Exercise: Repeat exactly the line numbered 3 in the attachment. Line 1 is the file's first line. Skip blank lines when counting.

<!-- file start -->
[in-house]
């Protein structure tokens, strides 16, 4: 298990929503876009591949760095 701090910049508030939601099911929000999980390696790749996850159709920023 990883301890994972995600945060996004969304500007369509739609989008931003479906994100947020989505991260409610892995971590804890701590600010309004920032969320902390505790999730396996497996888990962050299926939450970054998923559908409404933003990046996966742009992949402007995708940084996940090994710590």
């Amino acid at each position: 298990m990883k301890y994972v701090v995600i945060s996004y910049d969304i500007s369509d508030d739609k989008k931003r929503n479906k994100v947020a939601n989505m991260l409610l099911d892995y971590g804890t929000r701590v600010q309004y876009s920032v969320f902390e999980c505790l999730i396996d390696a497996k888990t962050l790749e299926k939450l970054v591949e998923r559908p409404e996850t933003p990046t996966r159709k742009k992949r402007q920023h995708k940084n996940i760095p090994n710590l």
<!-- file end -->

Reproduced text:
């Amino acid at each position: 298990m990883k301890y994972v701090v995600i945060s996004y910049d969304i500007s369509d508030d739609k989008k931003r929503n479906k994100v947020a939601n989505m991260l409610l099911d892995y971590g804890t929000r701590v600010q309004y876009s920032v969320f902390e999980c505790l999730i396996d390696a497996k888990t962050l790749e299926k939450l970054v591949e998923r559908p409404e996850t933003p990046t996966r159709k742009k992949r402007q920023h995708k940084n996940i760095p090994n710590l």